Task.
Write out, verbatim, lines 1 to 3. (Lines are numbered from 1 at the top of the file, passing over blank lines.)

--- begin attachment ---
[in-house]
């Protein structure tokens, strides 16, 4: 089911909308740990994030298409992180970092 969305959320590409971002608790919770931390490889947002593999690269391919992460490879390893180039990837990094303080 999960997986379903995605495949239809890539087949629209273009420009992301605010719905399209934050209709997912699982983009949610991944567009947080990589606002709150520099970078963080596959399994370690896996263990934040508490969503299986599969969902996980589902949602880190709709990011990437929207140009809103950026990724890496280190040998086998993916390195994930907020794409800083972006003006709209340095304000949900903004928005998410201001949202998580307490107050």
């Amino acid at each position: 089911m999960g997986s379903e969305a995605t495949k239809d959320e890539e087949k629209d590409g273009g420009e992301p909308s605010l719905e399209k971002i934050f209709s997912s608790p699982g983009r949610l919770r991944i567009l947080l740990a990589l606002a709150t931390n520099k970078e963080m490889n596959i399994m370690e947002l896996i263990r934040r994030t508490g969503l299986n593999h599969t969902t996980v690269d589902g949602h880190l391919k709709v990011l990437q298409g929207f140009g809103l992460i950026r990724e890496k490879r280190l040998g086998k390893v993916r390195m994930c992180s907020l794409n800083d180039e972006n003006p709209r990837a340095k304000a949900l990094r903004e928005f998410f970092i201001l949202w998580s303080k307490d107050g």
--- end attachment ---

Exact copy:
[in-house]
């Protein structure tokens, strides 16, 4: 089911909308740990994030298409992180970092 969305959320590409971002608790919770931390490889947002593999690269391919992460490879390893180039990837990094303080 999960997986379903995605495949239809890539087949629209273009420009992301605010719905399209934050209709997912699982983009949610991944567009947080990589606002709150520099970078963080596959399994370690896996263990934040508490969503299986599969969902996980589902949602880190709709990011990437929207140009809103950026990724890496280190040998086998993916390195994930907020794409800083972006003006709209340095304000949900903004928005998410201001949202998580307490107050």
């Amino acid at each position: 089911m999960g997986s379903e969305a995605t495949k239809d959320e890539e087949k629209d590409g273009g420009e992301p909308s605010l719905e399209k971002i934050f209709s997912s608790p699982g983009r949610l919770r991944i567009l947080l740990a990589l606002a709150t931390n520099k970078e963080m490889n596959i399994m370690e947002l896996i263990r934040r994030t508490g969503l299986n593999h599969t969902t996980v690269d589902g949602h880190l391919k709709v990011l990437q298409g929207f140009g809103l992460i950026r990724e890496k490879r280190l040998g086998k390893v993916r390195m994930c992180s907020l794409n800083d180039e972006n003006p709209r990837a340095k304000a949900l990094r903004e928005f998410f970092i201001l949202w998580s303080k307490d107050g």